Stephen Lind on Charlie Brown [past event]


Stephen J. Lind, Assistant Professor of Business Administration and Communication at Washington and Lee University, will talk about his 2015 book A Charlie Brown Religion: Exploring the Spiritual Life and Work of Charles M. Schulz on Wednesday 27 January at 5:00 p.m. on the Main Floor of Leyburn Library.

The event is part of the University Library’s Author Talk Series and is free and open to the public. Refreshments will be provided.

Here are more details.


Library is OPEN


The Washington and Lee University Library is open and following its normal schedule.  Please see this message from the Dean of Students, sent early Friday morning:


** This message is a Notice from the VP for Student Affairs & Dean of Students **

The Athletic Building and Fitness Center are open until 4:00 pm today. Once snow accumulates it will be necessary to use the 3rd floor entrances.

The Athletic Building and Fitness Center will be open on Saturday from noon to 8:00 pm.

The University Library will be following its normal 24 hour schedule unless you are notified otherwise.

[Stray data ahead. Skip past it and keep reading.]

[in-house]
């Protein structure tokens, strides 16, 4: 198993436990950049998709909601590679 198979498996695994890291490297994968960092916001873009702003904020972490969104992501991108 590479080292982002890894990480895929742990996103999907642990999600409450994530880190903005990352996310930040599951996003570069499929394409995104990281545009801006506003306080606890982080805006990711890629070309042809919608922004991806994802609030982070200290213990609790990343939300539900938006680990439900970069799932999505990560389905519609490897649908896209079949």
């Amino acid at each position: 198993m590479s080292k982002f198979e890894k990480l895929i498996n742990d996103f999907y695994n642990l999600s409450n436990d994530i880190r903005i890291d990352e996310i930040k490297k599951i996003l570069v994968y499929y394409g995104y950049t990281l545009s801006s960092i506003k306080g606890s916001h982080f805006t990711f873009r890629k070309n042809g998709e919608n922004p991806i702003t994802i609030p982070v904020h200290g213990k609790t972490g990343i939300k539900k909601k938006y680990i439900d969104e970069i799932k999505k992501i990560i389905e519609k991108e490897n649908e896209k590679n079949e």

The Marketplace is open. All other dining facilities are closed.

The Commons will be open on its normal schedule.

Please use care when walking on campus.

Calligraphy Exhibit Reception


A reception to celebrate the Aida Mitsuo Calligraphy exhibit, located on on the Main Floor of Leyburn Library, will be held on Thursday 14 January from 4:30 to 5:30 pm.

The reception will include green tea and Senbei, a type of Japanese rice cracker.

On a recent trip to Tokyo, Janet Ikeda, Associate Professor of Japanese and department head of East Asian Languages and Literatures, visited the Aida Mitsuo Museum and decided that Aida’s writings would be an appropriate theme for the Japanese Program this year at W&L.

In a calligraphy workshop the students learned the basics of writing with a brush. In the Japanese Program, each selected an Aida phrase for their calligraphy practice and could imitate the writing style of Aida or develop their own unique calligraphy style. Each student memorized a phrase and produced a final masterpiece for this exhibition. English translations of each phrase will be provided at the exhibition.

“Mitsuo Aida (1924-1991) was a Japanese calligrapher and poet with a distinctive style of writing with brush and ink,” said Ikeda. “Many of his writings reflect his deep appreciation for life. His words resonate with many people and have become a summons for us all to take a moment out of our busy lives to realize the preciousness of the here and now.”

“We hope these words inspire many in the university community as we start a new year,” said Ikeda.

The Aida Mitsuo Calligraphy exhibit, co-curated by the East Asian Languages and Literatures Department and the University Library, will remain available into early February.